The Psychological Scars Of Domestic Violence
According to the National Domestic Violence Hotline, intimate partner violence affects more than 12 million people in the United States every year. In recognition of October as National Domestic Violence Awareness Month, Woman Worriers host Elizabeth Cush interviews Rae Leonard, of Anne Arundel Medical Center’s Abuse and Domestic Violence Program, about resources for victims of domestic abuse.
Working as a cosmetologist decades ago, Rae Leonard heard stories about abusive relationships. “When you’re standing behind a chair doing their hair, people are much more honest than they might be in a courthouse or hospital.” Today, she is coordinator of Anne Arundel Medical Center’s Abuse and Domestic Violence Program. In this episode of the Woman Worriers podcast, she talks with host Elizabeth Cush, of Progression Counseling in Annapolis, Md., about signs of abuse and the long-term effects of abusive relationships on the victim’s mental and physical health. She also provides resources and tips on where women in abusive relationships can turn to get help.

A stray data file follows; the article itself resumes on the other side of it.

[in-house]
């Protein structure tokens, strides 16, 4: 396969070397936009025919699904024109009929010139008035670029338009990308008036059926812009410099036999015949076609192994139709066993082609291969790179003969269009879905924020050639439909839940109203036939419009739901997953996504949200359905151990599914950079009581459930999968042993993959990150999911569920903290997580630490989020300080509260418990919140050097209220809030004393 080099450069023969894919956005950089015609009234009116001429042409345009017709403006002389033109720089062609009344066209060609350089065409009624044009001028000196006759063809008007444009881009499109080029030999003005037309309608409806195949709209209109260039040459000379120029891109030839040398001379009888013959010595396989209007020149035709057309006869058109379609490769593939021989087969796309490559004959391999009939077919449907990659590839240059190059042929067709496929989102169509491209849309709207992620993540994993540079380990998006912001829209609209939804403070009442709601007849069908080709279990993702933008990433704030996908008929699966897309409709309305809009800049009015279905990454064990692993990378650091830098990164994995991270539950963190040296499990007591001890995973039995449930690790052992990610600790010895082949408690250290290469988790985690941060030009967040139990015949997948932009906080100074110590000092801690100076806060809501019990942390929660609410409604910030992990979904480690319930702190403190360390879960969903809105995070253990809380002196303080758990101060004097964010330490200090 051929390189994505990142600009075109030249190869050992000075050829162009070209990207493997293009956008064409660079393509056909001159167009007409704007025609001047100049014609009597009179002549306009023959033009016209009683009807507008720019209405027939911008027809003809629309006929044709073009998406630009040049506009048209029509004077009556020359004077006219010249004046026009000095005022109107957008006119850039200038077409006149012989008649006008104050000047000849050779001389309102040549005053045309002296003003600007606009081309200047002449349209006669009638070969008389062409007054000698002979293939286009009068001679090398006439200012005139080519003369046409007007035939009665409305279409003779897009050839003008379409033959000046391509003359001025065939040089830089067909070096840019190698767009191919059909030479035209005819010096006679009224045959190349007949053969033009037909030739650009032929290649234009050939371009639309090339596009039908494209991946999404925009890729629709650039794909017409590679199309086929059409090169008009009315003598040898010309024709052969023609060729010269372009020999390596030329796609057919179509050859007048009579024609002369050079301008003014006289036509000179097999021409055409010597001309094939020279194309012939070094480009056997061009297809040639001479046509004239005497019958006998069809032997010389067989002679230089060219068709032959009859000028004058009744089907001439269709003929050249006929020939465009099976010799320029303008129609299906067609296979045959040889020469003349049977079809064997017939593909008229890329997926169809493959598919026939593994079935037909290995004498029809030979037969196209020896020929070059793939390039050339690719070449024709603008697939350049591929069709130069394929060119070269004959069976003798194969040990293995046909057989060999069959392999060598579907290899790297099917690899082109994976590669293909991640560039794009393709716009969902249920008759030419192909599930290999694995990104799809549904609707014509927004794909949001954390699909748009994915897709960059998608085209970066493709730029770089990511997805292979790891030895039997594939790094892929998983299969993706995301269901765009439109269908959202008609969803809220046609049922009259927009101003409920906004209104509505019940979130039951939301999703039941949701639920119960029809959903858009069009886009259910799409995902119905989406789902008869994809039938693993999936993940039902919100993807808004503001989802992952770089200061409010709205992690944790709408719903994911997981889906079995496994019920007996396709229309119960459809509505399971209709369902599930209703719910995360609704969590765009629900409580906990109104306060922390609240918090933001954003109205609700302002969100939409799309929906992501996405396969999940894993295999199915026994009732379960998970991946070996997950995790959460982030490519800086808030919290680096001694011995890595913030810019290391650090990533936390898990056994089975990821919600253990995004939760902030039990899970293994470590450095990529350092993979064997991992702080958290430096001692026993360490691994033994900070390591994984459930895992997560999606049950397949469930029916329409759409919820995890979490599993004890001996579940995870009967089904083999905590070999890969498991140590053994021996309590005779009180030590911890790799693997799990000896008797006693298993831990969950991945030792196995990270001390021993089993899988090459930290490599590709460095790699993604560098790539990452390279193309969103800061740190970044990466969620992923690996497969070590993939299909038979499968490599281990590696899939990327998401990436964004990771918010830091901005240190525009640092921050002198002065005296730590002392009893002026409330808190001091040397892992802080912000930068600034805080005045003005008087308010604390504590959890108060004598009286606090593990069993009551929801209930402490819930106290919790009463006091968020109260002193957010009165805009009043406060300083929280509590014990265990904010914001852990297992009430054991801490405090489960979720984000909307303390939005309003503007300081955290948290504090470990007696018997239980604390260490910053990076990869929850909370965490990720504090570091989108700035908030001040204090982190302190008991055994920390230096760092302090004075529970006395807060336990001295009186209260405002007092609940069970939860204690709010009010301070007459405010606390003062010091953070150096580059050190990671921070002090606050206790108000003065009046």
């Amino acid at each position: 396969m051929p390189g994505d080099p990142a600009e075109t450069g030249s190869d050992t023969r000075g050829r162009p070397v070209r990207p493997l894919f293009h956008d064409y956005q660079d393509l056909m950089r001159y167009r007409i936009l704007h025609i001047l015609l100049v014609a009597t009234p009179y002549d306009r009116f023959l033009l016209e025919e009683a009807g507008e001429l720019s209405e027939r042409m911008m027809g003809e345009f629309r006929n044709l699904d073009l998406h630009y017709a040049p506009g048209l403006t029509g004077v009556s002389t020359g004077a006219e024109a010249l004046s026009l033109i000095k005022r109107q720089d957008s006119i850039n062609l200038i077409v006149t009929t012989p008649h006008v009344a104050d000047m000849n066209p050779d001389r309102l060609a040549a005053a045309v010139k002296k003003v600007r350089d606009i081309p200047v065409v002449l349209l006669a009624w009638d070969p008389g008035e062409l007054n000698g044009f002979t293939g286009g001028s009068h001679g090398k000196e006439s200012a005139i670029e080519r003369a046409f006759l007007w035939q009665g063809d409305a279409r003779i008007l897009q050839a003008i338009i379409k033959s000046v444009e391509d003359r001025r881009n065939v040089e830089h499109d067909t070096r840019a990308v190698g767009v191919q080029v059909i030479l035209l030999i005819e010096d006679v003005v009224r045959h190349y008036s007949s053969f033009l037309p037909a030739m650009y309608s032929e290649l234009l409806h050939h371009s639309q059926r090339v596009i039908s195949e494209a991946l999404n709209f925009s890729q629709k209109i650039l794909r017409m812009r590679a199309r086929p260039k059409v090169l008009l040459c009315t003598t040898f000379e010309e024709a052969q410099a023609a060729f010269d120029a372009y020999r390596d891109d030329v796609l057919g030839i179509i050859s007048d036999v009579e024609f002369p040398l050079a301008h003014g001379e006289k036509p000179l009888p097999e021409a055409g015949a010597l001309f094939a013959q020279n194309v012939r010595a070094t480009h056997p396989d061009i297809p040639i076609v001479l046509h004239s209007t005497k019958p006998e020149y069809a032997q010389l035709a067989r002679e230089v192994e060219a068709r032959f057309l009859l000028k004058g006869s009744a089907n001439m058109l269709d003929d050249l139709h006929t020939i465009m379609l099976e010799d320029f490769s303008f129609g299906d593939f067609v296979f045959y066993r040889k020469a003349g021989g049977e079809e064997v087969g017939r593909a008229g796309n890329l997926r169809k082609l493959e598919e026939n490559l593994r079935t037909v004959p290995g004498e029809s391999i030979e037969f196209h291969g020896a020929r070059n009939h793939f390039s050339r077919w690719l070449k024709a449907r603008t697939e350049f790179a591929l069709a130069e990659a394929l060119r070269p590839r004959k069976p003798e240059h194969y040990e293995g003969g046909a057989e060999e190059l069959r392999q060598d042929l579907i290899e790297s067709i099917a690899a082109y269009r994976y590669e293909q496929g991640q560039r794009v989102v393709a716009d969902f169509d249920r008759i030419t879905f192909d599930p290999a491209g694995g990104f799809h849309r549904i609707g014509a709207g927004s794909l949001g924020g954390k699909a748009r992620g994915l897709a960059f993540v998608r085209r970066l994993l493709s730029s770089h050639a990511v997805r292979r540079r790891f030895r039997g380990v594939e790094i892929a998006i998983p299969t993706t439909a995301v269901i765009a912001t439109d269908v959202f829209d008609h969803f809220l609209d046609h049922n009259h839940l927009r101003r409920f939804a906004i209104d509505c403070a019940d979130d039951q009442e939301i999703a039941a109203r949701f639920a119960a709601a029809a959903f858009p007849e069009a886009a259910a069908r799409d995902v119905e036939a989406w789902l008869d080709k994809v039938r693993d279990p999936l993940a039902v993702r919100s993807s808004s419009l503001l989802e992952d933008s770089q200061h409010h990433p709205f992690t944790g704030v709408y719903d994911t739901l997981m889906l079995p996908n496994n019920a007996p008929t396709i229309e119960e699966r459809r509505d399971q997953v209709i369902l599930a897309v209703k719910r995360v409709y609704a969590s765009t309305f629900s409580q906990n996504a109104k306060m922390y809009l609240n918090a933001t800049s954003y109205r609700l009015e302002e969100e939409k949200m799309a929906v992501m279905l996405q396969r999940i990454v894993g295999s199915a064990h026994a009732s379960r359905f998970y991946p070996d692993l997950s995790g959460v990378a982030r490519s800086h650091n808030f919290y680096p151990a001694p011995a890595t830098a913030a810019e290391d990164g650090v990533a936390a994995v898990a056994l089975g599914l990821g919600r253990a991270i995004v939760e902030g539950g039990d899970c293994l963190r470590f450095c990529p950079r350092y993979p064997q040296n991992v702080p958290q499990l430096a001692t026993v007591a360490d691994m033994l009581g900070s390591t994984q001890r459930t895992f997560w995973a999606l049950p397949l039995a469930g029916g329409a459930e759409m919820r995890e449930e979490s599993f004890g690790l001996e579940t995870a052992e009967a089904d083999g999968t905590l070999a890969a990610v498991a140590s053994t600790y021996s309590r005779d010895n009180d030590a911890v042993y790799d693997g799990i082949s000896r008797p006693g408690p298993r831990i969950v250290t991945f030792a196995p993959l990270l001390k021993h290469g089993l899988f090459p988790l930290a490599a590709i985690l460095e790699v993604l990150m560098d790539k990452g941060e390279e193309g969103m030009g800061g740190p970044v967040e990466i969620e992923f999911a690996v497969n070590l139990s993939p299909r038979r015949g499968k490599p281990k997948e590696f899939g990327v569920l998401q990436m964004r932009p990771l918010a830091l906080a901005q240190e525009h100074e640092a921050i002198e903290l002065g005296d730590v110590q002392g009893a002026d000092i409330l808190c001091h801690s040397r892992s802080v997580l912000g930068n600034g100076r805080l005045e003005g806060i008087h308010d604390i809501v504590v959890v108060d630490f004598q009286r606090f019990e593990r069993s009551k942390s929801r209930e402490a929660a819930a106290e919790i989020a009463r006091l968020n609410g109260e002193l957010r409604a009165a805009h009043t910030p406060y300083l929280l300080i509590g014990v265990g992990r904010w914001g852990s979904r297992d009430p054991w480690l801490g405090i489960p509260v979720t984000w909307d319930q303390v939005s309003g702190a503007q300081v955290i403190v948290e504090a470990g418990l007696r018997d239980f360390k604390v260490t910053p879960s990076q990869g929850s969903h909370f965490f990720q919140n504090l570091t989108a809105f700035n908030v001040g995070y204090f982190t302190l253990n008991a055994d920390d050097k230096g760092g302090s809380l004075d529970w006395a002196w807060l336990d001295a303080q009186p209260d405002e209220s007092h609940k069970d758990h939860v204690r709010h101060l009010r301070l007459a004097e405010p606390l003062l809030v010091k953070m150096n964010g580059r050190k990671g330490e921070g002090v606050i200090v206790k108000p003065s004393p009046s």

Listen and learn:
Why physical violence isn’t necessarily the worst element of abuse
The biggest sign that the relationship you’re in is abusive
Which long-term mental health impacts affect partners who experience domestic abuse
Which health risks are associated with domestic abuse
Which circumstances make it more challenging to heal from the trauma of domestic violence
The biggest barrier to seeking help — and how it’s related to the biggest indicator of abuse
Why it’s more difficult for some people to get help
How to get help if you don’t feel safe calling a hotline
The myths that often keep women from getting protection
What the process of getting out of an unsafe relationship might look like — and why it’s not the same for everyone
How professionals determine that a woman is likely to be in danger
> Anne Arundel Medical Center (AAMC) website
> AAMC Domestic Violence resources
> National Domestic Violence Hotline: 800-799-SAFE (7233)
> National Domestic Violence Hotline website
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